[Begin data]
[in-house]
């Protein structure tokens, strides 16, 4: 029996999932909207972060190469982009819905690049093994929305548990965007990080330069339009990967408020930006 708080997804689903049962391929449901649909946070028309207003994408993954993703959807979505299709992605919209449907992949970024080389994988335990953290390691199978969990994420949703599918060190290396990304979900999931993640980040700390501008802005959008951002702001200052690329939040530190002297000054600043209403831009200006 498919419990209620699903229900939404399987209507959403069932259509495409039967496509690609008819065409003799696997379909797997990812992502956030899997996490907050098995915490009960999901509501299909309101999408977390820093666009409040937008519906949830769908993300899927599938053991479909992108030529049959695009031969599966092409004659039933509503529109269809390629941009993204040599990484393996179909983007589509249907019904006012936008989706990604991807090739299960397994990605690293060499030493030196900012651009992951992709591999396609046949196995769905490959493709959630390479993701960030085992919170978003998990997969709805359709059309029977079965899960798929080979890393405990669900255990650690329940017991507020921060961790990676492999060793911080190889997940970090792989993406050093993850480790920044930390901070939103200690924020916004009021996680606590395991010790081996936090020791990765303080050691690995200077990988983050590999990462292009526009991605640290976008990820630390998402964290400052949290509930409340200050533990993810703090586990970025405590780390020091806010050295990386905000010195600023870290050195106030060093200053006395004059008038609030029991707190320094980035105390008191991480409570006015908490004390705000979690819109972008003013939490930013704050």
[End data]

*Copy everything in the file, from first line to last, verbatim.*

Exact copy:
[in-house]
């Protein structure tokens, strides 16, 4: 029996999932909207972060190469982009819905690049093994929305548990965007990080330069339009990967408020930006 708080997804689903049962391929449901649909946070028309207003994408993954993703959807979505299709992605919209449907992949970024080389994988335990953290390691199978969990994420949703599918060190290396990304979900999931993640980040700390501008802005959008951002702001200052690329939040530190002297000054600043209403831009200006 498919419990209620699903229900939404399987209507959403069932259509495409039967496509690609008819065409003799696997379909797997990812992502956030899997996490907050098995915490009960999901509501299909309101999408977390820093666009409040937008519906949830769908993300899927599938053991479909992108030529049959695009031969599966092409004659039933509503529109269809390629941009993204040599990484393996179909983007589509249907019904006012936008989706990604991807090739299960397994990605690293060499030493030196900012651009992951992709591999396609046949196995769905490959493709959630390479993701960030085992919170978003998990997969709805359709059309029977079965899960798929080979890393405990669900255990650690329940017991507020921060961790990676492999060793911080190889997940970090792989993406050093993850480790920044930390901070939103200690924020916004009021996680606590395991010790081996936090020791990765303080050691690995200077990988983050590999990462292009526009991605640290976008990820630390998402964290400052949290509930409340200050533990993810703090586990970025405590780390020091806010050295990386905000010195600023870290050195106030060093200053006395004059008038609030029991707190320094980035105390008191991480409570006015908490004390705000979690819109972008003013939490930013704050």